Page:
It’s no secret that the British new car market hasn’t been exactly flying recently. (It’s part of the reason why the used car market has been thriving in its stead, with more people than ever using our online car auctions to save themselves hundreds or even thousands of pounds on seized and salvage vehicles.) Nissan and Ford are amongst the manufacturers who are scaling back their operations in the UK. So, what’s behind the stagnation of the new car market? (It’s a bit more than Brexit!)
Decline in demand
While a complete set of data isn’t yet available for 2019, we do know that in 2018, global car sales generally stagnated. This is chiefly because of a slump in demand in the world’s biggest global markets, including Western Europe, the United States, and especially China. Industry insiders say that the current trade war between China and the US definitely doesn’t help - Jaguar Land Rover, in particular, made a point of mentioning it when addressing their declining sales. And it’s possible that this is the start of a long term trend, because the future may also hold…
Fewer people opting for car ownership
New car technologies have been making a lot of headlines in recent years, and it seems like the industry’s evolving faster than ever. While good for consumers, though, many of these changes bring up a lot of challenges for car manufacturers. As driverless cars become more widespread, for example, more people could start choosing to share or rent their cars, saving themselves hundreds or even thousands in fuel and insurance, as opposed to the comparatively expensive option of individual ownership. For similar reasons, ride-sharing firms like Uber are also becoming a major thorn in the side of car manufacturers, some of whom (like Honda) are looking to bridge the gap by developing their own driverless fleets.
Emissions laws are getting stricter
Laws are changing both nationally and internationally, amid growing concern about air quality and environmental damage. The Ultra Low Emissions Zone in London is just one example of just such an initiative, as well as the government U-turn on diesel in recent years.
Again, while they’re positive changes for people and the planet, they pose a headache for car manufacturers going forward, especially since these laws are only likely to get tougher in future - from 2021, fleet manufacturers will be faced with significant fines if their fleets break upper emissions limits. It costs about €1000 more to build each new car, which has the probable consequence of making them even less attractive to buyers and making it likely that more people than ever will opt to save themselves hundreds of pounds by getting their next motor through online car auction.
Electric car sales aren’t quite buzzing
One method that manufacturers can pursue in the wake of these emissions laws is by improving their electric car offering. The trouble is that most manufacturers aren’t yet well-equipped enough to do that, and it’s going to require billions of euros worth of investment to get themselves to that footing. Many are diverting resources in this direction already, but they’re not quite there yet.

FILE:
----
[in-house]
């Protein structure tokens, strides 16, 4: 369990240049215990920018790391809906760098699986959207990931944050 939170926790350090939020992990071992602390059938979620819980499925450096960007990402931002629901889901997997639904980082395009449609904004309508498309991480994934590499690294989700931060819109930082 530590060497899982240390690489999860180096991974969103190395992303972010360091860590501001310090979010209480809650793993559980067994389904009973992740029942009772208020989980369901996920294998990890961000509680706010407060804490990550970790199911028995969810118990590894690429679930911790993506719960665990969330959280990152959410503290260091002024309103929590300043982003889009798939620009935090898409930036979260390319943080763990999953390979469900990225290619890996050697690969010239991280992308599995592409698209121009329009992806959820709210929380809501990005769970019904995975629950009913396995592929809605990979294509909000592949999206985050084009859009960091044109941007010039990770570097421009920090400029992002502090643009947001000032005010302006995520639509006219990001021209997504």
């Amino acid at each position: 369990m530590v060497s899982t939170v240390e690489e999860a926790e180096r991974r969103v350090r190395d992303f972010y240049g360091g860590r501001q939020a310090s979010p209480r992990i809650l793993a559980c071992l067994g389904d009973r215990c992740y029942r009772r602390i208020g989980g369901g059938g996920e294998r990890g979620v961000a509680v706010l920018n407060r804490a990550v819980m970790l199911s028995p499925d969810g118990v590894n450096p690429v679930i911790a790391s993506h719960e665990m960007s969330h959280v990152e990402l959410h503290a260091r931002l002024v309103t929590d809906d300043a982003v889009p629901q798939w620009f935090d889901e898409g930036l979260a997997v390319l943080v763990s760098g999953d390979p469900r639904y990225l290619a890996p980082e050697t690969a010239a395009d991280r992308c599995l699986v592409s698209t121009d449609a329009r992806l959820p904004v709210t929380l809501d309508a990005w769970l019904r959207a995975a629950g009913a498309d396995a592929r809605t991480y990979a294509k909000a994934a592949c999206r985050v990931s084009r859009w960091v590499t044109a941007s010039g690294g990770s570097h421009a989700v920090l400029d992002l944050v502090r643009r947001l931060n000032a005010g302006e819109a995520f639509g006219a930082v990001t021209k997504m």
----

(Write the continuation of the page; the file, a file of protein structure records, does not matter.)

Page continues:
Compounding the issue is the fact that the market isn’t ready yet, either. The UK needs significant investment in the relevant infrastructure before it’s able to support a wider rollout of electric cars. Electric vehicles have limited range compared to petrol and diesel vehicles - many only as far as 100 to 120 miles - which immediately disqualifies them as unsuitable for intensive or long-distance journeys until a greater number of charging points can be installed to support them. Global sales of electric cars have leapt by 73% in the last year, with 1.3 million units sold. But that’s still significantly less than 5% of the global market, with 86 million cars sold total.
Brexit is looming on the horizon
When the results of the referendum came in back in mid 2016, one industry that certainly did not welcome the news was the new car sector, and they’ve been issuing suitably grim warnings about it ever since. A big part of the problem for British manufacturing plants is that as a nation, we rely heavily on components imported from the EU in order to build them, and once completed, many of these cars are shipped right back out again to be sold in the EU mainland. Whatever you think of Brexit, there’s no denying that it’s caused a lot of uncertainty with current and future tariffs, leaving much of the UK car industry stranded in economic no-man’s land for now.
However, the silver lining is that these elements are far less of a factor for the UK auction car industry, which means you can still find fantastic bargains on seized and salvage vehicles right here at RAW2K. Feel free to browse our inventory for ever-popular favourites from leading manufacturers like Audi, Peugeot and Renault, just to name a few - why not have a look around, and see what you can find?